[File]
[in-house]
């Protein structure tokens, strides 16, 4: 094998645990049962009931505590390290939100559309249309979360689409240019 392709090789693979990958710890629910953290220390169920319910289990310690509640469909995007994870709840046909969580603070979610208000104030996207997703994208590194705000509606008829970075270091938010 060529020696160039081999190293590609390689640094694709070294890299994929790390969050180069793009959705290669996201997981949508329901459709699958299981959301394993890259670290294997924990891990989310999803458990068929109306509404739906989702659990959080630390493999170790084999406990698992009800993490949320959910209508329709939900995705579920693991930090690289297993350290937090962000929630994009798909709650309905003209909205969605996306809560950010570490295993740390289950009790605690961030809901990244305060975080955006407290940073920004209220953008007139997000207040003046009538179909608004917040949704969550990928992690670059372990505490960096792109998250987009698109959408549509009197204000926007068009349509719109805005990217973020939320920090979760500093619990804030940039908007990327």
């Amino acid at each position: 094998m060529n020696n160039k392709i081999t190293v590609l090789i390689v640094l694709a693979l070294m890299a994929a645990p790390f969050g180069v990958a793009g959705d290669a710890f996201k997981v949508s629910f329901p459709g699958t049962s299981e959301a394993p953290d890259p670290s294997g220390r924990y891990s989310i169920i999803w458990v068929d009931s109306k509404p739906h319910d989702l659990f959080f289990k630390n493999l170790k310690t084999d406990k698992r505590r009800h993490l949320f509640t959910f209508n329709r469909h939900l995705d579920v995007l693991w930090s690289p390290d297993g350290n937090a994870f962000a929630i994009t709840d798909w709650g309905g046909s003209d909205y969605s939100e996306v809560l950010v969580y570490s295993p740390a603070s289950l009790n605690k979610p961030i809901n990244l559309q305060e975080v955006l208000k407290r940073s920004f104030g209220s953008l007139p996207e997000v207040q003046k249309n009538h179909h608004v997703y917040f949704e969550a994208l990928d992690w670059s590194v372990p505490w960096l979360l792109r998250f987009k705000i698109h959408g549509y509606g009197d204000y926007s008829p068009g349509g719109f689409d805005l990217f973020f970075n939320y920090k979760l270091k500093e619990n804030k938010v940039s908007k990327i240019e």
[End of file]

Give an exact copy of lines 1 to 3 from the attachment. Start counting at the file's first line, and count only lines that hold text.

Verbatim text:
[in-house]
């Protein structure tokens, strides 16, 4: 094998645990049962009931505590390290939100559309249309979360689409240019 392709090789693979990958710890629910953290220390169920319910289990310690509640469909995007994870709840046909969580603070979610208000104030996207997703994208590194705000509606008829970075270091938010 060529020696160039081999190293590609390689640094694709070294890299994929790390969050180069793009959705290669996201997981949508329901459709699958299981959301394993890259670290294997924990891990989310999803458990068929109306509404739906989702659990959080630390493999170790084999406990698992009800993490949320959910209508329709939900995705579920693991930090690289297993350290937090962000929630994009798909709650309905003209909205969605996306809560950010570490295993740390289950009790605690961030809901990244305060975080955006407290940073920004209220953008007139997000207040003046009538179909608004917040949704969550990928992690670059372990505490960096792109998250987009698109959408549509009197204000926007068009349509719109805005990217973020939320920090979760500093619990804030940039908007990327």
């Amino acid at each position: 094998m060529n020696n160039k392709i081999t190293v590609l090789i390689v640094l694709a693979l070294m890299a994929a645990p790390f969050g180069v990958a793009g959705d290669a710890f996201k997981v949508s629910f329901p459709g699958t049962s299981e959301a394993p953290d890259p670290s294997g220390r924990y891990s989310i169920i999803w458990v068929d009931s109306k509404p739906h319910d989702l659990f959080f289990k630390n493999l170790k310690t084999d406990k698992r505590r009800h993490l949320f509640t959910f209508n329709r469909h939900l995705d579920v995007l693991w930090s690289p390290d297993g350290n937090a994870f962000a929630i994009t709840d798909w709650g309905g046909s003209d909205y969605s939100e996306v809560l950010v969580y570490s295993p740390a603070s289950l009790n605690k979610p961030i809901n990244l559309q305060e975080v955006l208000k407290r940073s920004f104030g209220s953008l007139p996207e997000v207040q003046k249309n009538h179909h608004v997703y917040f949704e969550a994208l990928d992690w670059s590194v372990p505490w960096l979360l792109r998250f987009k705000i698109h959408g549509y509606g009197d204000y926007s008829p068009g349509g719109f689409d805005l990217f973020f970075n939320y920090k979760l270091k500093e619990n804030k938010v940039s908007k990327i240019e």